Holeri of Rolpa, the place of genesis of the Maoist ‘people’s war’, wore a deserted look on February 13, the 25th anniversary of the start of the decade-long war that ended in 2006. Following the merger of the warring mother Maoist party with the erstwhile CPN-UML to form the Nepal Communist Party, the country’s current ruling party, the celebrations this year were rather muted. On 13 February 1996, the Maoist party had started its insurgency by attacking a police post at Holeri. To mark the occasion, Energy Minister Barshaman Pun, who had led the attack, was in Rolpa to address a media conference on the war anniversary.
“With the end of the people’s war, the country has ventured forth on the path of economic prosperity,” he claimed. “The war that started under my command at Holeri has brought about drastic changes in the country.” Pun expressed his satisfaction that the Maoist hotbed of Rolpa is now better known as a place of peace and prosperity.
The Nepal Communist Party had decided to celebrate ‘people’s war day’ by organizing different events in all districts of Province 5. But these functions turned out to be small indoor affairs resembling government meetings. The former Maoist warriors and family members of the martyrs did not even know of these meetings.
Biplob faction carries the torch
In comparison, the banned communist party under Netra Bikram Chand ‘Biplob’, a breakaway Maoist outfit, celebrated the day with much fanfare in Thawang, Rolpa. They started the celebration of the 25th anniversary of ‘people’s war’ on the open ground at Thulo Gaun. Posters with the red sickle-and-hammer flags were seen plastered all around the town. The party says it is trying to keep the spirit of the ‘people’s war’ alive. The party organized weeklong sports and cultural events, according to a district leader. “We hoisted party flags on almost all of the 400 houses of Thawang,” he told APEX over the phone. “Residents of this place made huge contributions to the war. Many became martyrs. We are celebrating the day to respect their sacrifice.” Altogether 23 residents of Thawang had died in the decade-long war.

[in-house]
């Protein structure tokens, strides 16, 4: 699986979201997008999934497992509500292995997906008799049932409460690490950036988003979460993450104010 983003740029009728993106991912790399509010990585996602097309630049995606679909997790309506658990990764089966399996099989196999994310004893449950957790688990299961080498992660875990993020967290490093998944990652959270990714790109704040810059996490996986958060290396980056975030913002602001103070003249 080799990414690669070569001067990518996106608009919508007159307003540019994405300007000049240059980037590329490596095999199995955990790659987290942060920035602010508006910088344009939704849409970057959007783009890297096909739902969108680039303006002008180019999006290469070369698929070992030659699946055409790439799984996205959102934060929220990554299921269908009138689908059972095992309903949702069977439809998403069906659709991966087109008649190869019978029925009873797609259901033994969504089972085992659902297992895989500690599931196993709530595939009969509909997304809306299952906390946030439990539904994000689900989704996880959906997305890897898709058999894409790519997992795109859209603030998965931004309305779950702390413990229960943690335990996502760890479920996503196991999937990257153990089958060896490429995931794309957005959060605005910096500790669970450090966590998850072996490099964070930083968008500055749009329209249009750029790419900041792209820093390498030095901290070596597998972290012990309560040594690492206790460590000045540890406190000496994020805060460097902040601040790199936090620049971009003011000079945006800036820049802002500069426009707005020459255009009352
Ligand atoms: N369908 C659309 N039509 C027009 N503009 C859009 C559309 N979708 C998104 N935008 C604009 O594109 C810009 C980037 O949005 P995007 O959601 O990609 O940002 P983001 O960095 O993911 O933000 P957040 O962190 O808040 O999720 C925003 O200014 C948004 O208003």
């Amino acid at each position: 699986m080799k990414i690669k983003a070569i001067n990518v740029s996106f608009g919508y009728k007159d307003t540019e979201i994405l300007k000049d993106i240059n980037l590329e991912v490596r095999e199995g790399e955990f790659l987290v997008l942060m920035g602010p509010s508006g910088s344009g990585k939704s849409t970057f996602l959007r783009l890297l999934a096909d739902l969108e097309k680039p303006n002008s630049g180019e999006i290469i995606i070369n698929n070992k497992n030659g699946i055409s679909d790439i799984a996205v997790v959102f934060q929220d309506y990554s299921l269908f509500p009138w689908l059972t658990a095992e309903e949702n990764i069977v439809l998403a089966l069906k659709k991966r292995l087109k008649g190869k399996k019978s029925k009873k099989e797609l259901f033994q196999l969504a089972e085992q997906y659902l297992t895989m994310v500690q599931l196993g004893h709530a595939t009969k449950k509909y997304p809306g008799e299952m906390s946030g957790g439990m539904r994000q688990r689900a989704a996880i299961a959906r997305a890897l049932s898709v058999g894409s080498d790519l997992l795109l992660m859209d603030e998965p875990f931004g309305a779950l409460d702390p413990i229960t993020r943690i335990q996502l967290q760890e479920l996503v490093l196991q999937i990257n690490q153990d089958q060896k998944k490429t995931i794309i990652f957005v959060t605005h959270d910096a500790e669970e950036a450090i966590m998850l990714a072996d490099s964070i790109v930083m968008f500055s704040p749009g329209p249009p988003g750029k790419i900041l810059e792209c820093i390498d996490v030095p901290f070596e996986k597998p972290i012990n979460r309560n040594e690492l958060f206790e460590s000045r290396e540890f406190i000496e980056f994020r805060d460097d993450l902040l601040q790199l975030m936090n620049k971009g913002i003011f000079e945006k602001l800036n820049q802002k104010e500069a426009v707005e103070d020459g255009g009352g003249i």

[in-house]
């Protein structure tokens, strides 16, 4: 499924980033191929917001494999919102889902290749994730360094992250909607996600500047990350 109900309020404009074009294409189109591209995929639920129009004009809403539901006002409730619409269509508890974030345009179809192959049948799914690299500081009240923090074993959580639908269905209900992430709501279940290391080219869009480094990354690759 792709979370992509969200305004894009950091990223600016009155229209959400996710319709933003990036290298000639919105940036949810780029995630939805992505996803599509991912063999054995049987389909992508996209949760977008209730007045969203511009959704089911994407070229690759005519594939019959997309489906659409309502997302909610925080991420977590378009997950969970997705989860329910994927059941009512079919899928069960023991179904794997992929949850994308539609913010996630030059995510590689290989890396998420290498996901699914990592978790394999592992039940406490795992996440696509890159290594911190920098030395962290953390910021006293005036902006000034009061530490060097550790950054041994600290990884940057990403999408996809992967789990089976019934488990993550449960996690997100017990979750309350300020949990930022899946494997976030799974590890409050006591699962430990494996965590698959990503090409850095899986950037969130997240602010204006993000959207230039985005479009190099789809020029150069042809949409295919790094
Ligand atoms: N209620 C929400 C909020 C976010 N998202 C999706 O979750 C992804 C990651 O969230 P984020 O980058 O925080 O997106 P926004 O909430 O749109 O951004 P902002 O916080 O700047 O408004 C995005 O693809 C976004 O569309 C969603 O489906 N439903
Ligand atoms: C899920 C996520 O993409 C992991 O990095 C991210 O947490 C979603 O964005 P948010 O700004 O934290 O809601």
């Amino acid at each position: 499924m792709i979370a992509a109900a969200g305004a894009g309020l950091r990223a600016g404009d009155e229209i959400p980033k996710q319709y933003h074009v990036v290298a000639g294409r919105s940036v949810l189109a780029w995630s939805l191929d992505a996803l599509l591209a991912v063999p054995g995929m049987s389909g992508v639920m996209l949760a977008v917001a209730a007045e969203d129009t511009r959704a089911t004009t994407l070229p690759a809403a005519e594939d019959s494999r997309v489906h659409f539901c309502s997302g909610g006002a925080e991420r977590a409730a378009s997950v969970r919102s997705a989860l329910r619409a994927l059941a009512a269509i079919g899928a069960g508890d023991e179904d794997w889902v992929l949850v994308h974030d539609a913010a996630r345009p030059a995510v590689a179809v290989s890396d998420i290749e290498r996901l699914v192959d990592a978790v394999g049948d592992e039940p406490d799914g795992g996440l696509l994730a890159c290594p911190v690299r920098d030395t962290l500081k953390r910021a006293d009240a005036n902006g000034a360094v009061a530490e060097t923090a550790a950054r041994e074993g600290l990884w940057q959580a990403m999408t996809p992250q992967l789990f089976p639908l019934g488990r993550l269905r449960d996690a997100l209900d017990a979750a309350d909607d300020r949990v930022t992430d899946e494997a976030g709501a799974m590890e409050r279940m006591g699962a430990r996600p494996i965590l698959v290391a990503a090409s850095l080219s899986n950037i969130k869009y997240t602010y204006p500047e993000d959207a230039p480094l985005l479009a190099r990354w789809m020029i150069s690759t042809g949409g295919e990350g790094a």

“We continue to celebrate the people’s war day,” the leader said. Celebrations included men’s and women’s volleyball tournament, kabaddi, badminton, dohori song competition, among others. The winning teams of volleyball under both men’s and women’s categories were given cash prizes of Rs 50,000, Rs 30,000, and Rs 20,000 for the first, second and third place finishers. The party said local patrons and well-wishers had generously donated the prize money.
Security agencies that had stopped the party from displaying flags and banners in the past had now relaxed the restriction, the leader said.
Meanwhile, jailed leaders of the Biplav faction also celebrated the war anniversary in Rolpa District Jail by smearing vermillion powder on each other and exchanging greetings. Twelve members of the party including Rapti bureau in-charge Kesh Bahadur Bantha Magar ‘Subhas’, Santosh Subedi ‘Prayas’, and Pusta Man Gharti are serving prison terms there